Introduction to the diary

Diary of Nathaniel Bryceson, wharf clerk of Soho and Pimlico, aged 19.

Bryceson diary with overlayThe diary of Nathaniel Bryceson is a rare survival. It gives a fascinating insight into the daily life of a Victorian clerk, including details of his job at the coal wharf and the diverse places he visits across London as well as numerous mentions of family ailments and his assessment of the weather.

Local events, especially murders, sudden deaths of famous people and the execution of criminals, feature alongside references to major London landmarks. National politics are mentioned in the context of the Parliamentary debates on the Corn Laws and the replacement of the Prime Minister Sir Robert Peel by Lord John Russell. There is even an international dimension to the diary with references to the war between the British and the Sikhs in India.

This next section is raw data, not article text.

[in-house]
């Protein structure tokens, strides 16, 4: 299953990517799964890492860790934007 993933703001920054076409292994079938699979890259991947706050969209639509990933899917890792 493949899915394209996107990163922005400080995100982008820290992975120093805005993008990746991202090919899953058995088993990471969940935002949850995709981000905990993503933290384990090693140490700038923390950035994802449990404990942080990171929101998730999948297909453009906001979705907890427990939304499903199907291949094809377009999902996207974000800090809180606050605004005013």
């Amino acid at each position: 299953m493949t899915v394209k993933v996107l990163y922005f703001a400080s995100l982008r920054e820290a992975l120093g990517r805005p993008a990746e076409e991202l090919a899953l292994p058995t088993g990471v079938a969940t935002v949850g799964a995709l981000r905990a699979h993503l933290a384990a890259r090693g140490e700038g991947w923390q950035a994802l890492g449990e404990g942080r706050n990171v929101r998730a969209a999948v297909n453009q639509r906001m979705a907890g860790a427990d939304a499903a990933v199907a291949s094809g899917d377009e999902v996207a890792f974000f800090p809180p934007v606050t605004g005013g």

The diary runs from 1 January to 12 December 1846, and contains entries for 260 days.  It was obviously not the only venture of its kind because Nathaniel refers to his ‘log book’ of the previous year, and on 12 December he purchased one for the following year. However, the 1846 diary seems to be the sole survivor. All the pages have suffered some water damage at the edges. The book was purchased by the Westminster City Archives and was formally accessioned on 20 August 1974 (reference Accession 730).

The text of the diary is written in longhand, interspersed with Pitman’s shorthand entries embracing private matters such as his financial affairs, his observations on the proprietor, colleagues and activities at Eccleston Wharf, and most of all his relationship with Ann Fox, his only regular companion. Some of the references to his sexual behaviour with her are written in surprisingly explicit language.

Editorial conventions

In transcribing the diary, some editorial conventions have been used for clarification.  Abbreviated words have been extended, unnecessary capital letters removed, punctuation inserted or modified and some spellings modernised. The shorthand passages have been reproduced between “– and –“. Text missing through water damage has been represented with three dots. The transcription was a collaboration between the staff of the Archives Centre, the Friends of the Archives and other volunteers, for whose work we are extremely grateful.